I should have recovered in a hour or so, but I didn’t and that’s when I suspected that I had really gotten overheated. It took about 8 hours of sleeping, staying cool and drinking water before I felt normal again. It was not until after I recovered that I realized that I had probably experienced heat exhaustion, the first phase toward heat stroke.

My point is that we in the North County who experience these over 100 degree temperatures have all kinds of activities right now such as wine festivals (and wine is dehydrating) , employers work people in these temperatures, schools have football practice, and outdoor activities sometimes without providing water. It’s rampant.

Most people do not recognize the signs of heat related illnesses, even the people who get ill. Do you think Paso is going to warn tourists about heat stroke??? Or does the county warn vineyard owners about heat stroke??? Cal Osha only comes in when they are notified about a possible violation or someone is hurt on the job.

It may not be right, it may not comply with Cal Osha regulations; but that’s the way it is all over the North County. That’s why we really don’t know what to say when one person (Maldonado) is cited for heat illness violations when hundreds of farm and vineyard owners could be cited if Cal Osha made regular checks for violations.

QUOTING CITIZEN: “Mary Malone, I see Cal Osha violations up here in the North County on a regular basis. People are working in the vineyards on days where the temperatures are 95 and above, with no shade (trees or umbrellas) in sight. If Cal Osha visited these vineyards, they too would be cited.”

Let me just say, first off, I am so sorry to read that you became so ill because of the heat. I’m glad you had the knowledge, or instincts, to mediate the damage before it occurred. I had a “heat incident” when I was 8 months pregnant, so I have some idea how scary it can be.

California State and the Feds have had a very aggressive program to educate employers of the requirements, and to provide them the resources they need so they can comply with the regulations. Really, there is NO reason for people to risk their lives doing agricultural or construction work, just because the employer refuses to comply with the regulations.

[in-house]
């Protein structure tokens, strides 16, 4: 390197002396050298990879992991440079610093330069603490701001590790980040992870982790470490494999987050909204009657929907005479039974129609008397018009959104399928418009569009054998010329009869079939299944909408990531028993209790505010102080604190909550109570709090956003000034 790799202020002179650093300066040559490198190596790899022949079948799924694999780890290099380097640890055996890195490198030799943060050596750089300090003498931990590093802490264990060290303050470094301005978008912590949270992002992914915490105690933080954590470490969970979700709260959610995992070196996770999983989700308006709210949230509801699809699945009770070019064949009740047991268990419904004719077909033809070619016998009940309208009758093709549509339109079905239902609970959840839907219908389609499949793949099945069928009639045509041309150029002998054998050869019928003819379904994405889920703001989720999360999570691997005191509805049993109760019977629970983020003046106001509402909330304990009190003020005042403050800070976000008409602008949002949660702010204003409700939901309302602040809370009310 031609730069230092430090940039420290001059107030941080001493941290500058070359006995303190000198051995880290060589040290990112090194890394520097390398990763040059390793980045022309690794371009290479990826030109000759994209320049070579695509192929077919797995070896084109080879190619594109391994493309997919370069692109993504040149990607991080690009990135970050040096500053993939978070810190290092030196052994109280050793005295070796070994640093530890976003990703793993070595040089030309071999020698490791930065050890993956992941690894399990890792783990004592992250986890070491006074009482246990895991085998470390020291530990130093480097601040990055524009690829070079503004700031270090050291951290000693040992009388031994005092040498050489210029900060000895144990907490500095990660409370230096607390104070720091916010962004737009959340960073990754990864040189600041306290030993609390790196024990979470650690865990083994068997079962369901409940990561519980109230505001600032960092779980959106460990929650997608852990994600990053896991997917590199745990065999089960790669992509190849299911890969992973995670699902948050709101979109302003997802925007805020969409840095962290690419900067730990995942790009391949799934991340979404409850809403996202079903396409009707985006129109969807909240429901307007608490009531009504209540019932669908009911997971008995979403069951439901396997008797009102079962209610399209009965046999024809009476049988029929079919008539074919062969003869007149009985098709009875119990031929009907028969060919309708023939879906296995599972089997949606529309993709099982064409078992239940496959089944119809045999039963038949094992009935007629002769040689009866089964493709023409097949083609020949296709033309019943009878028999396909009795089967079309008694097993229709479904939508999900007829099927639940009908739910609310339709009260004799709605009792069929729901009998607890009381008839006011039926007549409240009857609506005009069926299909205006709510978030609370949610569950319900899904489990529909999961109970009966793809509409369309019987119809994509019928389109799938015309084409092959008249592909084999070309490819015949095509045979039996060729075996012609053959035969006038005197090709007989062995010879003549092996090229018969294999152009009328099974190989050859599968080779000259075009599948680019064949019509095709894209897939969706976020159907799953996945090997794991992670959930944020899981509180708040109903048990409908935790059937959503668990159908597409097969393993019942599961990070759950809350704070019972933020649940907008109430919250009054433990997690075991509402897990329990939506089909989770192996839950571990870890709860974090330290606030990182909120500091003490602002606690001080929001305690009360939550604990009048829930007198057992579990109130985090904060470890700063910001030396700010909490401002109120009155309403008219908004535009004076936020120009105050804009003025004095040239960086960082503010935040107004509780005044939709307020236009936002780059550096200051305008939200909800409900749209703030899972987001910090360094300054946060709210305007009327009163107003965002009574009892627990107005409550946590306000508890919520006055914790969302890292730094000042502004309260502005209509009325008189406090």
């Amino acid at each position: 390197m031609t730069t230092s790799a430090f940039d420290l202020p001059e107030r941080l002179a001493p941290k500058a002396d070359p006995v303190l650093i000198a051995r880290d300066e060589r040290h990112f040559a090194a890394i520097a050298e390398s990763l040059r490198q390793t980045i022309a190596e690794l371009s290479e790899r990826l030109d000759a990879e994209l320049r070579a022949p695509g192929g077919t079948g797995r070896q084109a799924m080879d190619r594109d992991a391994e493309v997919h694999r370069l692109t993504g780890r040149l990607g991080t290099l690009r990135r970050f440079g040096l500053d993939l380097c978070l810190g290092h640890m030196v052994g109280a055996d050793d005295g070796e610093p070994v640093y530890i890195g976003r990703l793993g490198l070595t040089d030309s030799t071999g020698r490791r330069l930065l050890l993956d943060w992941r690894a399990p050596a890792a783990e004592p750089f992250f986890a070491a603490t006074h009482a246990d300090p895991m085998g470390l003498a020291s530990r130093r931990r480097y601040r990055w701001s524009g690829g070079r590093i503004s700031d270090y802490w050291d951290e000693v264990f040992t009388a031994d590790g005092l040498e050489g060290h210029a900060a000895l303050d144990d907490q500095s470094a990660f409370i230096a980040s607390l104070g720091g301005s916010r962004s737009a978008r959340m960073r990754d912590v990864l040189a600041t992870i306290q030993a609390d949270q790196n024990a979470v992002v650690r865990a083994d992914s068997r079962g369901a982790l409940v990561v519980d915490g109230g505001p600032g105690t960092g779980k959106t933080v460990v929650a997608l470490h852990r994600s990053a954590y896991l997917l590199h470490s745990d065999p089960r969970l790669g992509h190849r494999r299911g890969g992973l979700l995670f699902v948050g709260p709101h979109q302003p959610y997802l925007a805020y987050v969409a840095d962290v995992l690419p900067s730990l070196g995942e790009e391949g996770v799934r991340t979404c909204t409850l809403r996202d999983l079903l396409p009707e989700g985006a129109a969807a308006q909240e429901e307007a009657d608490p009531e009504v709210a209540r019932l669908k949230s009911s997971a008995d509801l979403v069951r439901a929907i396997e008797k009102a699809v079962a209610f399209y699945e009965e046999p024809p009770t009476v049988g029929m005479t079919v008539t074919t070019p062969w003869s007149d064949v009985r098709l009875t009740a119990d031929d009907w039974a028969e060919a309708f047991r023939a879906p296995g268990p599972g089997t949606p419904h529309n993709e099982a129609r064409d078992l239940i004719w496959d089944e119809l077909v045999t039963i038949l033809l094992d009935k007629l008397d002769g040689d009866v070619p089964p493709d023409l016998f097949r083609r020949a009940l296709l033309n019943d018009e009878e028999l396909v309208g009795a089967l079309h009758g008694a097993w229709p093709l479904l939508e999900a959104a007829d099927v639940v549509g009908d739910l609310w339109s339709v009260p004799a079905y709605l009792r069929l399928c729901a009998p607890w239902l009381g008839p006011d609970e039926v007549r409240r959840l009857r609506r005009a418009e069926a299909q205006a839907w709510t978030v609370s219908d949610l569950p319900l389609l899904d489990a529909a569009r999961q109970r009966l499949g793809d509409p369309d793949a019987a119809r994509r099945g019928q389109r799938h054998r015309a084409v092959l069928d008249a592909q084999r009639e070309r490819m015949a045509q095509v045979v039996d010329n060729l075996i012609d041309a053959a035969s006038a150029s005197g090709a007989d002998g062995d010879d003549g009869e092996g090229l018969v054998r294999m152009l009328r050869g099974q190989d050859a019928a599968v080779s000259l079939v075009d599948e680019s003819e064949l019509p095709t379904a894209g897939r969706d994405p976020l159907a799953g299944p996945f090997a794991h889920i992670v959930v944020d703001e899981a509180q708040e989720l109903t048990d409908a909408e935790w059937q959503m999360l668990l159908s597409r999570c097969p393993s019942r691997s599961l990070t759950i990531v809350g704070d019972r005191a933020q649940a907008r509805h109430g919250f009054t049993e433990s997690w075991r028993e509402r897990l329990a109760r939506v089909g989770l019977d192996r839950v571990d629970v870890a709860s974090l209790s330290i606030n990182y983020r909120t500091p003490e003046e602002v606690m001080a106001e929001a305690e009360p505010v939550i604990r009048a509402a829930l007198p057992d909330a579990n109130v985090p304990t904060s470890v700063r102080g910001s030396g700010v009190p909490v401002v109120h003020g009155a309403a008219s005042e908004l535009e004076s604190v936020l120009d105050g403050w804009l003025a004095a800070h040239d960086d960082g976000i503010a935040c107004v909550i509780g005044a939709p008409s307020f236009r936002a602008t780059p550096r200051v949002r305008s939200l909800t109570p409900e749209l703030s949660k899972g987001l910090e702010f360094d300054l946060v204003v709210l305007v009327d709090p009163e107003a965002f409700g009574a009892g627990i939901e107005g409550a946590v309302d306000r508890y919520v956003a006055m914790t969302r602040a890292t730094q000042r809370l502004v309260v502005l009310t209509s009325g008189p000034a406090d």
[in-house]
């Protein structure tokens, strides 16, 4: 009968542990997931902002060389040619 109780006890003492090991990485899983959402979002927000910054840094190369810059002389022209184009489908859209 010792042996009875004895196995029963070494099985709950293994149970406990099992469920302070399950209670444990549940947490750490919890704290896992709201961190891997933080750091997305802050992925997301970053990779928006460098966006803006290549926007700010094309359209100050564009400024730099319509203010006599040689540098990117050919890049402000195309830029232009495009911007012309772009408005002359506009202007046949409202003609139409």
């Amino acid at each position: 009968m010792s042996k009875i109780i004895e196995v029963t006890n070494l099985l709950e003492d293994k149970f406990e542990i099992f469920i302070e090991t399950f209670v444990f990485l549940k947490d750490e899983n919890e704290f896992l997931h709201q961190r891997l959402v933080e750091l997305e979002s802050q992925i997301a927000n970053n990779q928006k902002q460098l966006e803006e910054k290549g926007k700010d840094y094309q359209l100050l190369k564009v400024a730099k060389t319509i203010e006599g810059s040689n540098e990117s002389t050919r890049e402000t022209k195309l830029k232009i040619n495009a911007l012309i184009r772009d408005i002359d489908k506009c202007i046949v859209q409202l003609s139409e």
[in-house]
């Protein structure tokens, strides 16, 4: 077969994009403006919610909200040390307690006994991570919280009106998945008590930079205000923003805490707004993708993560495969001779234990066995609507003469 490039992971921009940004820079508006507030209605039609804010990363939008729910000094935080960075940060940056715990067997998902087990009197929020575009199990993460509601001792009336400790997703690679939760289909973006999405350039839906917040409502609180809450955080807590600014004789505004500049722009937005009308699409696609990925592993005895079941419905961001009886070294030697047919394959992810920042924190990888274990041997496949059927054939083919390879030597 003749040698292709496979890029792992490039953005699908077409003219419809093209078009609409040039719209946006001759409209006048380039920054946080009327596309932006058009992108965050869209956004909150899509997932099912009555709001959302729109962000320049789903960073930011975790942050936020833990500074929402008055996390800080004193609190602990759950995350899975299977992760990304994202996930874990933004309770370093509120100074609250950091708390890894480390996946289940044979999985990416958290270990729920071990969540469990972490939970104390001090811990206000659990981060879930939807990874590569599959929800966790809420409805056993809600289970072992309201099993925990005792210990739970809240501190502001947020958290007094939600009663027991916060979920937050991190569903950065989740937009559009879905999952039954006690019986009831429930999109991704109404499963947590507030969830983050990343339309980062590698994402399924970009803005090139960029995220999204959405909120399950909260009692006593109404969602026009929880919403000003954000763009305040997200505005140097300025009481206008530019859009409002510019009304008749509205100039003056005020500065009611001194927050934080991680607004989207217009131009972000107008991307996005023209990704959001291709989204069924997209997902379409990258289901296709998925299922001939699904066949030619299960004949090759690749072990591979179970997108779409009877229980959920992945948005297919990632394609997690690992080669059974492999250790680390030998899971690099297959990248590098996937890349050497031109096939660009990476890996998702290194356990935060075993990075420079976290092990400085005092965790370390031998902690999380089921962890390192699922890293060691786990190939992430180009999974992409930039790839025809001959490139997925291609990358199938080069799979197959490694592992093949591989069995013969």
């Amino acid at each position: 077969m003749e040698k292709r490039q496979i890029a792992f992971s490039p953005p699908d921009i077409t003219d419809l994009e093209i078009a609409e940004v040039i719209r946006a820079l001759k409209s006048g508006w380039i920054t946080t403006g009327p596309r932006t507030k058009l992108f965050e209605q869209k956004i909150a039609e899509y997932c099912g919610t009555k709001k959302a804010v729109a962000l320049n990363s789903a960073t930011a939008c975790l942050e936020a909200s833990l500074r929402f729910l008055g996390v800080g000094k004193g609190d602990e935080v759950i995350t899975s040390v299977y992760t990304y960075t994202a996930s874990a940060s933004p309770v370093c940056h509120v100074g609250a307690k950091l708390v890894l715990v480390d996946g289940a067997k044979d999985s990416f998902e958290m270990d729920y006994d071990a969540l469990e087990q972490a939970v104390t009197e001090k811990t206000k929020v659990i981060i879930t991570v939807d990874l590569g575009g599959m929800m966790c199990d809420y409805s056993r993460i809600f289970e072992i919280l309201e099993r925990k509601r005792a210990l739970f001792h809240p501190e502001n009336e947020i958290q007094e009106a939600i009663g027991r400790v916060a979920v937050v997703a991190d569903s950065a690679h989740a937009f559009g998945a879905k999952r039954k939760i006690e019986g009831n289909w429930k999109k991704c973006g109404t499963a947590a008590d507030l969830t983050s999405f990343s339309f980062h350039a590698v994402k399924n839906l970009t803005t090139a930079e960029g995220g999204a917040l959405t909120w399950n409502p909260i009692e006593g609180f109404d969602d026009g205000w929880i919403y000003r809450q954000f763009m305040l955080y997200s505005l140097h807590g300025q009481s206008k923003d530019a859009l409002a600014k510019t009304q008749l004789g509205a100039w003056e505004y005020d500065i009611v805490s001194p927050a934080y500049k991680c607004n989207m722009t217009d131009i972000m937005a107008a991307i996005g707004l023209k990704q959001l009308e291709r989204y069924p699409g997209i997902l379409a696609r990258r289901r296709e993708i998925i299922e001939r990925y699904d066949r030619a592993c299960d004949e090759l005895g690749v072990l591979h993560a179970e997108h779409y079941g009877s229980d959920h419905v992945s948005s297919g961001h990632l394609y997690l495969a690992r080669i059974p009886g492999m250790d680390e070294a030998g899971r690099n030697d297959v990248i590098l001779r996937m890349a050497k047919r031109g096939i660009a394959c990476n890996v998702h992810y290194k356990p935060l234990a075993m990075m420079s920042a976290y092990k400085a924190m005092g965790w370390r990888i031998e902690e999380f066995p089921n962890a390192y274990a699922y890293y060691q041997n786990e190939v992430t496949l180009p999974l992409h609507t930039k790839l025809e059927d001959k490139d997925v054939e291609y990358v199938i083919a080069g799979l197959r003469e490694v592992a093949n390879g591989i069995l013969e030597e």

The attitude of many employers towards their largely male Latino workers in the landscape and construction labor industry. Often they are treated like they are a disposable tool, to be used and then discarded when broken.

That is why it is important for these heat-related injuries and deaths, and the enforcement (especially the fines, because that will convince an employer to follow the regulations, if nothing else will), need to be covered by journals and other media publications.

In my research on the fines for a one-person injury/death, the fine ($34,390.00) for Mr. Jesse Maldonado Jr’s injury/death was very large.

If you read the report, the lack of care and protection provided by KCI International to its workers is shameful and tragic. What kind of a company would put workers at risk of death like that? Where their internal organs liquify?

The only reason Cal-OSHA was involved with Mr. Jesse Maldonado Jr’s case is because he died on the job BECAUSE of regulations with which the employer, KCI International, failed to comply.. Cal-OSHA didn’t go out looking for this case.

Cal-OSHA’s Citation and Notification of Penalty specifically states that the employer’s failure to adequately provide even minimal training …”resulting in a fatal heat injury.”

This means it is KCI International’s fault that Mr. Maldonado died such a horrible death, on the job.

Again, when Mr. Maldonado reached AG Hospital, his core body temperature was 108.9 degrees. His internal organs had begun liquifying.

In case anyone is interested, the “Citation and Notification of Penalty” to the employer (KCI International) has been uploaded on Scribd (

The first page is a print-out of the inspection summary. The “Violation Summary” and “Violation Items” are at the bottom of the first page. You will note there are THREE “Serious” citation violations. KCI International is at fault for the death of Mr. Maldonado because they failed to follow the regulations for which they were issued the three “Serious” violation citations.